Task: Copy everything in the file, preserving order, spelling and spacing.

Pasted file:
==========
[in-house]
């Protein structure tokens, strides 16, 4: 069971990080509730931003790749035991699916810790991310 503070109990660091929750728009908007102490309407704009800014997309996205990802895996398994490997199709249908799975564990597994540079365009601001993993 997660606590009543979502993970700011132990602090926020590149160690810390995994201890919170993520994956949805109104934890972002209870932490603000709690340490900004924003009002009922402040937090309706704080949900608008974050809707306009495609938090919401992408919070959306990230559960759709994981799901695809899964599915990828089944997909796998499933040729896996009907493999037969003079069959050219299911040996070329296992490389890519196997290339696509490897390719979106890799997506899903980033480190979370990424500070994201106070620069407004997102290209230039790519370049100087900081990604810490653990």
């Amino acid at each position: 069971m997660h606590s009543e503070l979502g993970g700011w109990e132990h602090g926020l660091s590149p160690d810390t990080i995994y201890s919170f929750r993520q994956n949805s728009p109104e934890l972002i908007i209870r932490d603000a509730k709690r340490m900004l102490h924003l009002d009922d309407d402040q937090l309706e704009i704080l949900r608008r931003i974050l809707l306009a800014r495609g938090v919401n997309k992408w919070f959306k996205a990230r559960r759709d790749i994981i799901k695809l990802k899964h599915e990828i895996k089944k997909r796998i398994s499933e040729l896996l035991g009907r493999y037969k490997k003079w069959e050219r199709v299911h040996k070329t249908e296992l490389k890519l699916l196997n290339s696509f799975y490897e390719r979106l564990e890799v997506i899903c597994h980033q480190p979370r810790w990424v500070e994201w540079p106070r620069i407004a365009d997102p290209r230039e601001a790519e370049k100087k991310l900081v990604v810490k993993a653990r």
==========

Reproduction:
[in-house]
């Protein structure tokens, strides 16, 4: 069971990080509730931003790749035991699916810790991310 503070109990660091929750728009908007102490309407704009800014997309996205990802895996398994490997199709249908799975564990597994540079365009601001993993 997660606590009543979502993970700011132990602090926020590149160690810390995994201890919170993520994956949805109104934890972002209870932490603000709690340490900004924003009002009922402040937090309706704080949900608008974050809707306009495609938090919401992408919070959306990230559960759709994981799901695809899964599915990828089944997909796998499933040729896996009907493999037969003079069959050219299911040996070329296992490389890519196997290339696509490897390719979106890799997506899903980033480190979370990424500070994201106070620069407004997102290209230039790519370049100087900081990604810490653990």
């Amino acid at each position: 069971m997660h606590s009543e503070l979502g993970g700011w109990e132990h602090g926020l660091s590149p160690d810390t990080i995994y201890s919170f929750r993520q994956n949805s728009p109104e934890l972002i908007i209870r932490d603000a509730k709690r340490m900004l102490h924003l009002d009922d309407d402040q937090l309706e704009i704080l949900r608008r931003i974050l809707l306009a800014r495609g938090v919401n997309k992408w919070f959306k996205a990230r559960r759709d790749i994981i799901k695809l990802k899964h599915e990828i895996k089944k997909r796998i398994s499933e040729l896996l035991g009907r493999y037969k490997k003079w069959e050219r199709v299911h040996k070329t249908e296992l490389k890519l699916l196997n290339s696509f799975y490897e390719r979106l564990e890799v997506i899903c597994h980033q480190p979370r810790w990424v500070e994201w540079p106070r620069i407004a365009d997102p290209r230039e601001a790519e370049k100087k991310l900081v990604v810490k993993a653990r």